Herbs

Jun 29, 2007 at 12:26 o\clock

Thyroid Problems.

The thyroid gland is located on the front part of the neck below the thyroid cartilage (Adam's apple). The gland produces thyroid hormones, which regulate body metabolism. Thyroid hormones are important in regulating body energy, the body's use of other hormones and vitamins, and the growth and maturation of body tissues.

Diseases of the thyroid gland can result in either production of too much (hyperthyroidism) or too little (hypothyroidism) hormone. 

Production of thyroid hormones: The process of hormone synthesis begins in a part of the brain called the hypothalamus. The hypothalamus releases thyrotropin-releasing hormone (TRH). The TRH travels through the bloodstream to the pituitary gland, also in the brain. In response, the pituitary gland then releases thyroid-stimulating hormone (TSH) into the blood. The TSH then stimulates the thyroid to produce the two main thyroid hormones, L-thyroxine (T4) and triiodothyronine (T3). The thyroid gland also needs adequate amounts of dietary iodine to be able to produce T4 and T3.

Regulation of thyroid hormone production: To prevent the over- or underproduction of thyroid hormones, the pituitary gland can sense how much hormone is in the blood and adjust the production of hormones accordingly. For example, when there is too much thyroid hormone in the blood, the TRH does not work effectively to stimulate the pituitary gland. In addition, too much thyroid hormone will prevent the release of TSH from the pituitary gland. The sum effect of this is to decrease the amount of TSH released from the pituitary gland, resulting in less production of thyroid hormones in the thyroid gland. This then works to restore the amount of thyroid hormone in the blood to normal. Defects in these regulatory pathways may result in hypothyroidism or hyperthyroidism.

 

Causes for Production of thyroid hormones: The process of hormone synthesis begins in a part of the brain called the hypothalamus. The hypothalamus releases thyrotropin-releasing hormone (TRH). The TRH travels through the bloodstream to the pituitary gland, also in the brain. In response, the pituitary gland then releases thyroid-stimulating hormone (TSH) into the blood. The TSH then stimulates the thyroid to produce the two main thyroid hormones, L-thyroxine (T4) and triiodothyronine (T3). The thyroid gland also needs adequate amounts of dietary iodine to be able to produce T4 and T3.

 

Regulation of thyroid hormone production: To prevent the over- or underproduction of thyroid hormones, the pituitary gland can sense how much hormone is in the blood and adjust the production of hormones accordingly. For example, when there is too much thyroid hormone in the blood, the TRH does not work effectively to stimulate the pituitary gland. In addition, too much thyroid hormone will prevent the release of TSH from the pituitary gland. The sum effect of this is to decrease the amount of TSH released from the pituitary gland, resulting in less production of thyroid hormones in the thyroid gland. This then works to restore the amount of thyroid hormone in the blood to normal. Defects in these regulatory pathways may result in hypothyroidism or hyperthyroidism.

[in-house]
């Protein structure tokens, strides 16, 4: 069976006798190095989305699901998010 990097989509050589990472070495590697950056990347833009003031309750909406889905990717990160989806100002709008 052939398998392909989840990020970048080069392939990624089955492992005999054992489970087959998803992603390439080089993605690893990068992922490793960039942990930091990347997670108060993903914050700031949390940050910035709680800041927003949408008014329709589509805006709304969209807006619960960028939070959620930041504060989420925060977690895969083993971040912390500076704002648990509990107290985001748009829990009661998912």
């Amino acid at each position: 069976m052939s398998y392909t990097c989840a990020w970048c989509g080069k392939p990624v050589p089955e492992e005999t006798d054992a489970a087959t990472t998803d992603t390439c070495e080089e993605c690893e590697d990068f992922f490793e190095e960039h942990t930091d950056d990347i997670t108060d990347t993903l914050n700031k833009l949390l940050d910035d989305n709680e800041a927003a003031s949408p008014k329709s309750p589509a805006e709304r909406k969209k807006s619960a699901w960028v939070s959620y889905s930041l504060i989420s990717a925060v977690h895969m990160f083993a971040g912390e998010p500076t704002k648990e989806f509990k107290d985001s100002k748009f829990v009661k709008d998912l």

The causes for Hypothyroidism are:  1. Antithyroid antibodies: These may be present in people who have diabetes, lupus, rheumatoid arthritis, chronic hepatitis, or Sjögren syndrome. These antibodies may cause decreased production of thyroid hormones.  2. Loss of tissue: Treatment of hyperthyroidism by radioactive destruction of thyroid tissue or surgical removal of thyroid tissue can result in hypothyroidism. 3. Congenital: Hypothyroidism can be present from birth. 4. When there are defects resulting in an increased amount of TSH; the increased TSH results in a goiter (enlargement of the thyroid gland itself that can be seen as an obvious swelling in the front of the neck).

 

 The causes for Hyperthyroidism are: 1. Graves disease: This thyroid condition results from abnormal stimulation of the thyroid gland by a material in the blood termed the long-acting thyroid stimulator. 2. Toxic multinodular goiter: This occurs when part of the thyroid gland produces thyroid hormones all by itself, without regard to TSH stimulation. It usually occurs in people with a long-standing goiter—usually in the elderly. 3. Thyroiditis: This is an inflammatory disorder of the thyroid gland. 4. Pituitary adenoma: This tumor of the pituitary gland causes independent TSH production leading to overstimulation of the thyroid gland. and 5. Drug-induced hyperthyroidism as in the case of heart medication called amiodarone. 

There is no known way to prevent hyperthyroidism or hypothyroidism. 

Untreated hypothyroidism may have severe effects on the brain as well as cause intestinal obstruction and inability of the heart to beat effectively. An infection, exposure to cold, trauma, and certain medications may often cause a worsening of hypothyroidism.  

Severe hyperthyroidism, called thyrotoxic crisis, may be life-threatening because of the effects it has on the heart and brain. It often occurs in people who are untreated or are receiving inadequate treatment for thyroid problems. A severe infection can also cause a thyrotoxic crisis. 

Seek immediate attention at a hospital's Emergency Department if you have the signs and symptoms associated with thyroid problems.  

 

 

 

Please visit:  http://www.herbsandcures.com


Comment this entry

Attention: guestbook entries on this weblog have to be approved by the weblog\s owner.